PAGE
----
Numbers favour Kinlay Dorjee, but incumbency factor could matter
The race for the post of Thimphu Thrompon is picking up. The three candidates are becoming more visible as they campaign at common forums, from door-to-door and use the social media to reach to voters.
The campaign promises are clear. From improving public service delivery to ensuring reliable water supply to strengthening community vitality, the pledges sound convincing to the city residents who feel the new Thrompon has a massive task ahead.
Unlike in the last election, 2016, where the former Thrompon was elected on the basis of “Yes and No” votes, there are choices. The 8,007 eligible voters could vote in the former Thrompon who already served two terms, an urban planner who had worked with the thromde for years or a young entrepreneur.
Who will become the third elected Thrompon would be known on April 28. But if the two new aspiring candidates want to stop the former thrompon who is vying for his third term, they will have to beat him in his own backyard.
Advantage Kinlay Dorjee?
The numbers favour the former thrompon.
Kinlay Dorjee is the lone candidate contesting from South Thimphu with 3,083 eligible voters in two constituencies. With voters of Chang Bangdu-Olakha constituency not wanting the candidate from their constituency, Kinley Tshering, to contest, the expectation is that Kinlay Dorjee’s chances have improved. Kinley Tshering was voted out at the chiwog level with 144 “No” votes over 119 “yes” votes on March 21.
While it is not confirmed that all the voters of South Thimphu would vote for Kinlay Dorjee, the two candidates from North Thimphu would have to divide the 3,403 votes.
Ugyen Dorji and Sonam Dorji could penetrate South Thimphu voters, but the same could be said about the former thrompon who claims of having a good support base in the North Thimphu.
The 2021 Thimphu thromde election is a repeat of the first thromde election in 2011. Kinlay Dorjee won largely because the two candidates from North Thimphu couldn’t penetrate the strong support base of Kinlay Dorjee in Babesa and Olakha while they had to share the votes of North Thimphu.
The former Thrompon secured 1,335 votes, winning by 182 votes.
Voter turnout would play a deciding role in who becomes the new Thrompon. From past experience, voter turnout is poor in the capital city’s thromde election.
In the first thromde election, the capital city saw 1,335 people elect the mayor. Despite an increase in the number of eligible voters, by 1,049 voters in the second thromde election, 2016, only 31 percent or 2,557 of the 7,278 registered voters took part.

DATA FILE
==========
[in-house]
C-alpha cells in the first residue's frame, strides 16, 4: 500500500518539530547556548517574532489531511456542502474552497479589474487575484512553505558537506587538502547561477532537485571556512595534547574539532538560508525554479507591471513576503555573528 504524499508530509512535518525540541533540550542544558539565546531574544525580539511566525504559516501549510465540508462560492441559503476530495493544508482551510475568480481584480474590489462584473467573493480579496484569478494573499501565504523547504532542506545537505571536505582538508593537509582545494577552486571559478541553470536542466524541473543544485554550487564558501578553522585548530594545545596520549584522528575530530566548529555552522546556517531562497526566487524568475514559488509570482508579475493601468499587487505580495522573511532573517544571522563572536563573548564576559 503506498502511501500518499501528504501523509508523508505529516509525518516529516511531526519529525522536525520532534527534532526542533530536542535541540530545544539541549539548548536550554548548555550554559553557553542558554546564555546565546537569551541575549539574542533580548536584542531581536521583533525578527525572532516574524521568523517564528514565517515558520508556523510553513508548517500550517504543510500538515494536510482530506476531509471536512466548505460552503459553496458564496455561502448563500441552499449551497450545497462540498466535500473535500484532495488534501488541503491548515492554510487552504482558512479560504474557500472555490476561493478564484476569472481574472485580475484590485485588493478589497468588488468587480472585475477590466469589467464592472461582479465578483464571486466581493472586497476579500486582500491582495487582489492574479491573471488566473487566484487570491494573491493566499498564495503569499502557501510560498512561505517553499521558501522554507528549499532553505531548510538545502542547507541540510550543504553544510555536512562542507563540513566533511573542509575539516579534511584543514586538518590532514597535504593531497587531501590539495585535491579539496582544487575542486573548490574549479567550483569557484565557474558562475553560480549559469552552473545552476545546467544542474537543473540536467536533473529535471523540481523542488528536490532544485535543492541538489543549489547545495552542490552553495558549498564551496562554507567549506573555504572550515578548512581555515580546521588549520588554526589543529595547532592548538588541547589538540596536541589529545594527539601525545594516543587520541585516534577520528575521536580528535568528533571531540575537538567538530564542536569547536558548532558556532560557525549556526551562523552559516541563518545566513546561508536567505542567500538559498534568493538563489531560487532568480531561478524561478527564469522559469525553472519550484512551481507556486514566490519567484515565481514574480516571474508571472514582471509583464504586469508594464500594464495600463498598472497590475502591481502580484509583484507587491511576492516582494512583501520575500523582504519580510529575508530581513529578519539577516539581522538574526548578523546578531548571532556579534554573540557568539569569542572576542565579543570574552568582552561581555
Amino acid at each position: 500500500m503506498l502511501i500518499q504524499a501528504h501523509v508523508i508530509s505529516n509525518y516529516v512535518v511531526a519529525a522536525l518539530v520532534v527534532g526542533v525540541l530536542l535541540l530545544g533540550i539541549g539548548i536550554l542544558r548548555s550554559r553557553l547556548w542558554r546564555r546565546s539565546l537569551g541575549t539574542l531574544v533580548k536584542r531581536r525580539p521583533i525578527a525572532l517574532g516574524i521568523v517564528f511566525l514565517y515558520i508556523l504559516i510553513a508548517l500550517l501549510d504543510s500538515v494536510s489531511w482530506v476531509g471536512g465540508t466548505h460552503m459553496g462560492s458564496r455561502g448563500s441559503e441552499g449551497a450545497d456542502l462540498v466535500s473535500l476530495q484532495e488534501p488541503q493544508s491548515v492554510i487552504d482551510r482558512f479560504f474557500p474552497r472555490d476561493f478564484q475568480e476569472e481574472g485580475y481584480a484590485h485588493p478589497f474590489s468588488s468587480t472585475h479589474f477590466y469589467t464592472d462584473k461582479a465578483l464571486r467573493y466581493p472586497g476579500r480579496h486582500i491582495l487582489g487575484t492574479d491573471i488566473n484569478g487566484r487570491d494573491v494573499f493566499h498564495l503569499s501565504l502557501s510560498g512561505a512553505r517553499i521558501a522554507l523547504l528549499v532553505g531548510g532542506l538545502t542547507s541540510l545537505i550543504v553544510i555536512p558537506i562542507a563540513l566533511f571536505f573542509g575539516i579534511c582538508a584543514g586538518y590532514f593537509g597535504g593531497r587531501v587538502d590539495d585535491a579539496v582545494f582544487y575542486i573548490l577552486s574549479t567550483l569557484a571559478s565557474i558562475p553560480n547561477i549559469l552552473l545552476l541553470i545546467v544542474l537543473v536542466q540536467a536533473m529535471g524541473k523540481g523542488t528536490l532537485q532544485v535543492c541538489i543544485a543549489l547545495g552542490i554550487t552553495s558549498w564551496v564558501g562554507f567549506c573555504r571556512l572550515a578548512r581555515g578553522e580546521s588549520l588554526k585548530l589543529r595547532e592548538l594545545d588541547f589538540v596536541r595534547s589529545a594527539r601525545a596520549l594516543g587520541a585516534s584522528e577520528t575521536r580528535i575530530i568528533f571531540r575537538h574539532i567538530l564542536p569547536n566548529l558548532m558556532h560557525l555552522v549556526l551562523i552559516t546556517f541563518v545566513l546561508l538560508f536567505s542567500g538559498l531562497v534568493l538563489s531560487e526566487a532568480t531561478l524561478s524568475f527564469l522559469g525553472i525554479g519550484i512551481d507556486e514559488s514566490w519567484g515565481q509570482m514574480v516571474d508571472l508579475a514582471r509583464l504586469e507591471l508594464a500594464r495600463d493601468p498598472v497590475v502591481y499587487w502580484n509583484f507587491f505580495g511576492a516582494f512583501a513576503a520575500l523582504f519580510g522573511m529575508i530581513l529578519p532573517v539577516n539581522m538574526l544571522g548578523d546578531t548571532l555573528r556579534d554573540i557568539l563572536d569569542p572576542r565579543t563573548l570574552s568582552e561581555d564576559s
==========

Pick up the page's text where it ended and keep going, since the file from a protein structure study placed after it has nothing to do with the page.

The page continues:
The number of eligible voters has increased by 6.98 percent, turnout, however, is yet to be seen.
On the assumed advantages, Kinlay Dorjee said that it is up to the people to decide whether to vote for him or not. “I cannot say who will win but we are doing our best to win,” he said.
The two new contestants are confident.
“I am optimistic that more people will come forward to vote for change,” said Sonam Dorji, the candidate from Dechenchhoeling-Taba. “I hope to offer change in leadership for our people.”
Taking wisdom of the old and energy of the young, Sonam Dorji said that he pledges a vision of ‘New Thimphu’ that is livable, sustainable and inclusive for all residents.
“For me, there is no South Thimphu or North Thimphu but only one Thimphu Thromde,” he said.
This election is old versus status quo, he said. “I offer choice to our people as ‘a real change’ candidate.”
Ugyen Dorji, the candidate from Jungzhina-Kawajangsa who wants to be the “agent of change” said his chance of winning is high. The support base, the former Thimphu thromde urban planner said, is “extremely overwhelming.”
In his campaign notes Ugyen Dorji states he understands the challenges and difficulties of Thimphu Thromde like laws and legislations, resident’s hopes and expectations, human resource requirement and most importantly the urban land issues.
“My people (voters) appreciate the sacrifice I made to stand in this election. I am confident,” he said.
Ugyen Dorji believes as a new candidate, his advantages are better than the former thrompon’s.
According to the urban planner, the voter base has changed. The thromde is, now, a mix of people from other dzongkhags who have civil registration in the capital, he said.
“Voters should choose whoever would be best for the city, rather than thinking that they belong to North or South Thimphu.”